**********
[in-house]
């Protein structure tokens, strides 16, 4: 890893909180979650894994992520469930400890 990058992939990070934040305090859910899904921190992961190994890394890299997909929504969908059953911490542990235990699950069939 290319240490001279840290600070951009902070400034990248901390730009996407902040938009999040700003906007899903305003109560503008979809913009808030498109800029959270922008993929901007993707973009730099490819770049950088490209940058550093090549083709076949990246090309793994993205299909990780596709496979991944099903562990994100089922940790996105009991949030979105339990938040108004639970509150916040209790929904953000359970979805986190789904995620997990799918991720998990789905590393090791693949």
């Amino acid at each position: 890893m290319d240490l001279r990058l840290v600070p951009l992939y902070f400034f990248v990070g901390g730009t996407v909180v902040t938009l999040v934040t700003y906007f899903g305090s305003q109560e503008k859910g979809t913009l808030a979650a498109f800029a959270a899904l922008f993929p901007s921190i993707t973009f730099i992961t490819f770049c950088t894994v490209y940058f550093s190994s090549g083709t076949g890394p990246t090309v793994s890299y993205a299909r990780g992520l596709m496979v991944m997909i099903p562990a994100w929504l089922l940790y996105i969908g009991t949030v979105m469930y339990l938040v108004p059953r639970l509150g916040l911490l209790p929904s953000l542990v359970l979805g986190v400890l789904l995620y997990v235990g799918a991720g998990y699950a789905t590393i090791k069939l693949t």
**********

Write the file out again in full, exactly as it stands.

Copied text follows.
[in-house]
């Protein structure tokens, strides 16, 4: 890893909180979650894994992520469930400890 990058992939990070934040305090859910899904921190992961190994890394890299997909929504969908059953911490542990235990699950069939 290319240490001279840290600070951009902070400034990248901390730009996407902040938009999040700003906007899903305003109560503008979809913009808030498109800029959270922008993929901007993707973009730099490819770049950088490209940058550093090549083709076949990246090309793994993205299909990780596709496979991944099903562990994100089922940790996105009991949030979105339990938040108004639970509150916040209790929904953000359970979805986190789904995620997990799918991720998990789905590393090791693949």
């Amino acid at each position: 890893m290319d240490l001279r990058l840290v600070p951009l992939y902070f400034f990248v990070g901390g730009t996407v909180v902040t938009l999040v934040t700003y906007f899903g305090s305003q109560e503008k859910g979809t913009l808030a979650a498109f800029a959270a899904l922008f993929p901007s921190i993707t973009f730099i992961t490819f770049c950088t894994v490209y940058f550093s190994s090549g083709t076949g890394p990246t090309v793994s890299y993205a299909r990780g992520l596709m496979v991944m997909i099903p562990a994100w929504l089922l940790y996105i969908g009991t949030v979105m469930y339990l938040v108004p059953r639970l509150g916040l911490l209790p929904s953000l542990v359970l979805g986190v400890l789904l995620y997990v235990g799918a991720g998990y699950a789905t590393i090791k069939l693949t």